Moths are one of my biggest fears in this business. The fabrics are exquisite and come with a justified price-tag. Understandably, I don't want this to go up in smoke or be eaten up by an army of semi-visible larvae. So, imagine my horror when I discovered the loft was infested with moths after I got back from my holiday. Fortunately for me, the loft has lots of stuff that's not mine, (it's a little complicated ... though not so fortunate for those of my family who store things in my loft). Quite a lot of it is my grandmother's clothes (some lovely tweeds in there too as well as furnishings). My tweeds, you'll be glad to hear, are in the studio and at my tailor.
I gather that people thought clothes moths had died out. This was thanks to 70's fashion: the Brave New World of synthetic fibres. Moths are attracted to wool and fur, not nylon and polyester. However, since the renaissance of natural fibres (in particular cashmere & wool) coupled with the New Dawn that is globalisation, there has been a pandemic of clothes moths.
The first thing I did was to bring everything out, shook it in the sunshine and laid it on the lawn. Thankfully it was a gloriously sunny day. Moths & their eggs can't bear the sunshine. I washed what was washable and the woollens have been going into the freezer in batches. Dry cleaning also kills eggs as well as a week or so in the deep freeze. I've given the loft a good old clean.
I had done a bit of research on moths as I give my customers advice on such matters. I discovered that rather like dieting, it's more of a lifestyle thing. There is no one quick fix cure-all, you just have to be constantly vigilant. I discovered that traditional moth-balls are a no-no. They gradually kill moths, but don't eradicate them entirely. Also, they are really rather dodgy. They are toxic to everyone but especially children and pets so they aren't recommended. If you've been infested you have to clean everything out very carefully, wash, dry-clean or freeze as above. Then you have to make sure you store everything clean (they are attracted to dirt & sweat) in an airtight environment and make sure moths don't get there. There are a number of natural moth deterrents such as lavender & other scented items that you should hang in your cupboards. You need to make sure you replace these every 3-6 months.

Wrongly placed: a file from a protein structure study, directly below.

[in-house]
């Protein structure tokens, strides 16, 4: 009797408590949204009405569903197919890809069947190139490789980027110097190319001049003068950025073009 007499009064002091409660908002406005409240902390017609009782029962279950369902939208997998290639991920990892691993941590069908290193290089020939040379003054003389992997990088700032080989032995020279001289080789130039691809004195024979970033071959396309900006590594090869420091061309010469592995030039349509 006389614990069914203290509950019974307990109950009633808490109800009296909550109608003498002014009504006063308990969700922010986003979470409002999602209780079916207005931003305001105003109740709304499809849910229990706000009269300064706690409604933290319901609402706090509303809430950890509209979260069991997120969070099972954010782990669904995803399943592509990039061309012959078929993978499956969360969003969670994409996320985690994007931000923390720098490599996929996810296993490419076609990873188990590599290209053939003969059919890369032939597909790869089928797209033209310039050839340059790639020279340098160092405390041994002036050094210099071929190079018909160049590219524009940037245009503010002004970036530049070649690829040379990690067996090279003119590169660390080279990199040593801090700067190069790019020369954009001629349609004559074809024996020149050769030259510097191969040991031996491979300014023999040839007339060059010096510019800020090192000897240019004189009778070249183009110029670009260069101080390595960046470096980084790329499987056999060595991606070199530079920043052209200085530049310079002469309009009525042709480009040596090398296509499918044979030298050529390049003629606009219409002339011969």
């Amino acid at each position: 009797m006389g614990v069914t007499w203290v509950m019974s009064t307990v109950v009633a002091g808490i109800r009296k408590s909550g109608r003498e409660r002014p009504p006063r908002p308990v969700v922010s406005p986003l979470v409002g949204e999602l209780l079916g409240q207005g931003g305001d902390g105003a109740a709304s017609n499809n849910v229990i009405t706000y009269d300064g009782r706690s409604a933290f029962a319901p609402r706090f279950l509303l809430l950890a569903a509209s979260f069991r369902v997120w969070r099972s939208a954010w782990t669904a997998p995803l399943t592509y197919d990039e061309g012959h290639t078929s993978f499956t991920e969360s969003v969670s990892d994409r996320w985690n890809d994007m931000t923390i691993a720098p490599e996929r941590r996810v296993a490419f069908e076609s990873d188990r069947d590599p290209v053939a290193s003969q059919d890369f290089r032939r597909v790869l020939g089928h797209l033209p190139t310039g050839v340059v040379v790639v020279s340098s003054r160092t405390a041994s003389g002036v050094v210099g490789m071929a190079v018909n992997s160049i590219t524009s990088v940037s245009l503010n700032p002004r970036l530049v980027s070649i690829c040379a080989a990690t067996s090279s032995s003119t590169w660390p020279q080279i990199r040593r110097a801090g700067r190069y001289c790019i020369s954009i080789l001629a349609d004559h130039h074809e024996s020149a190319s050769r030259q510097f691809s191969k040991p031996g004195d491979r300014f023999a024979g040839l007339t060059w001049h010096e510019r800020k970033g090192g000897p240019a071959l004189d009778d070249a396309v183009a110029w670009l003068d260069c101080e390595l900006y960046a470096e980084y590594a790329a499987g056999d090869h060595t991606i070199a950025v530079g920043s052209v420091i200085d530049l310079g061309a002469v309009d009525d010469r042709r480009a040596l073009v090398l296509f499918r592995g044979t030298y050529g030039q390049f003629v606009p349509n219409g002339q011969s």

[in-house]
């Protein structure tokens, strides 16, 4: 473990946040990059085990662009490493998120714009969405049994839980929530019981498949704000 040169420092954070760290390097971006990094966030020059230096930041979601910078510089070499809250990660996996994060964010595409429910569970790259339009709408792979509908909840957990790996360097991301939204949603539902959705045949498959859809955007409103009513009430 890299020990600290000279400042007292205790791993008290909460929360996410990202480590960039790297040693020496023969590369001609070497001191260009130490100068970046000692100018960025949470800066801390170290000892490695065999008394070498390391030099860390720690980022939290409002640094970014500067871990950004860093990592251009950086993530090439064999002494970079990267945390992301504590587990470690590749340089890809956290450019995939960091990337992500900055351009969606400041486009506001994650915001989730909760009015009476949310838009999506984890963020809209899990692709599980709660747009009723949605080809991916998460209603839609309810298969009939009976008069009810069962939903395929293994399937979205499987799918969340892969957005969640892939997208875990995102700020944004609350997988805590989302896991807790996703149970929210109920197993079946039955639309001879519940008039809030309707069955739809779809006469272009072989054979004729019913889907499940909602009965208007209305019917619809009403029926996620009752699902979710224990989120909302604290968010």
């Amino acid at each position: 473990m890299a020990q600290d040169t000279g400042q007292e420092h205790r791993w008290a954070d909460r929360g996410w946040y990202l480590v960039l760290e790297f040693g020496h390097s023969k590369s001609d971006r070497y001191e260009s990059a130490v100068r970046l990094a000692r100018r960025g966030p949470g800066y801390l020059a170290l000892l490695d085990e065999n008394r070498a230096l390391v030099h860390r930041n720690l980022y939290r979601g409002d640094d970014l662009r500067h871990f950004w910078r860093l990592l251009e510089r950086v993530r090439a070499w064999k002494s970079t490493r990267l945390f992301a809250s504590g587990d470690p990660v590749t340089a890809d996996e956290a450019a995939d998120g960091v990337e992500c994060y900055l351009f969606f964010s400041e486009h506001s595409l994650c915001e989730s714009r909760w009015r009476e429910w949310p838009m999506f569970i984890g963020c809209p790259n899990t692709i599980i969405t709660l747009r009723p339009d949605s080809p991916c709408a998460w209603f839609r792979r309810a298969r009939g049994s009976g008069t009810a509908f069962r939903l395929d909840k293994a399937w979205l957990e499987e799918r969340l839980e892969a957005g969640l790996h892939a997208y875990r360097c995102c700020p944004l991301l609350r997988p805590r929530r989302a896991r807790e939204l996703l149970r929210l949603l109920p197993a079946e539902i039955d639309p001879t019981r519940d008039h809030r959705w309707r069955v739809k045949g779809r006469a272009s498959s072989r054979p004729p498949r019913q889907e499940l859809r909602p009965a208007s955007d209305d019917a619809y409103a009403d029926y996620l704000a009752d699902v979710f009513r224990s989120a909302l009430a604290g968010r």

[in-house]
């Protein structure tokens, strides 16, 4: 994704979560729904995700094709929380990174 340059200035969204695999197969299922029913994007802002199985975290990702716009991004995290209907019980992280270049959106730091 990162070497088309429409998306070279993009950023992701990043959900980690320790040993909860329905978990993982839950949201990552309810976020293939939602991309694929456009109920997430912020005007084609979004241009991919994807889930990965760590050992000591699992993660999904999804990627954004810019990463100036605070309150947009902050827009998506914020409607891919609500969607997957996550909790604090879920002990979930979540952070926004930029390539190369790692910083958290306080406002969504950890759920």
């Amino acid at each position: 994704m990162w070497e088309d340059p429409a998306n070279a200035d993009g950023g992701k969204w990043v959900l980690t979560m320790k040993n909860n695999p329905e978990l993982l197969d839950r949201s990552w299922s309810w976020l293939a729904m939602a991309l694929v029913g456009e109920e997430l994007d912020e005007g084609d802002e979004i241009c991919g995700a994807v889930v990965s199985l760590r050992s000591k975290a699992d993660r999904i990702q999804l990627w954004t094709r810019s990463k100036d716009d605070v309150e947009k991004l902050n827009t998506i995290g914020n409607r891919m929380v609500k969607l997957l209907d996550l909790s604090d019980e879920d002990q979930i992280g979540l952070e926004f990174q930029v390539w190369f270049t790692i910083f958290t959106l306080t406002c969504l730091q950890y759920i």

Another method (I'd recommend all three: clean, deter and trap) is to use a moth trap. My friend Rue told me about Sisi Biocare who distribute them from their shop conveniently opposite The Hepsibah Gallery on Brackenbury Road. Apparently these are frightfully popular in Germany. I'm thinking seriously of stocking some of these moth traps and selling them via my website. Also, in my virtual wanderings I discovered these methods are used in organic cotton growing and fruit cultivation. They are used instead of expensive and damaging pesticides. It sounded rather fantastic. Basically, they are poison-free (unlike most moth repellents & killers). It's simply a hormone called pheremone which attracts the male moth and he gets stuck. Well, in one situation I discovered in India, they trap the moths but don't kill them (isn't that nice?). These ones, unfortunately, do kills the males. The males can't mate so the females can't lay eggs. Also, you get to see how much of a problem you've got. So I put some in my studio and store room and I didn't get too many sticking to the device.
So this is my general lifestyle advice for a moth-free life:
-- keep your cupboards and carpets nice and clean
-- store clothes clean and in airtight environments
-- invest in a few strategically placed moth traps and scented things that deter moths: lavender (best because it's local, but cedarwood, patchouli are also known to deter)
-- check regularly to see it's all ok
-- clean any new or second-hand clothes. One reason for the pandemic is the transportation of huge volumes of clothes.
And if you've been infested:
-- pull it out and shake it outside if you can especially if sunny
-- clean carpets well (lift the edges) and cupboards
-- wash everything you can, though this won't kill eggs implanted on wool. Eggs will implant on cotton and synthetics only if there is dirt or sweat.
-- dry clean or freeze (for a week) woollens, furs & silks - that is the only way of killing the eggs
-- store everything clean again in airtight bags
-- throw out the vacuum bag you used and anything that may be carrying eggs.
-- get your prevention regime in place and keep an eye on any stray moths that you've missed
So, yes it's a little like dieting. You have to be forever vigilant!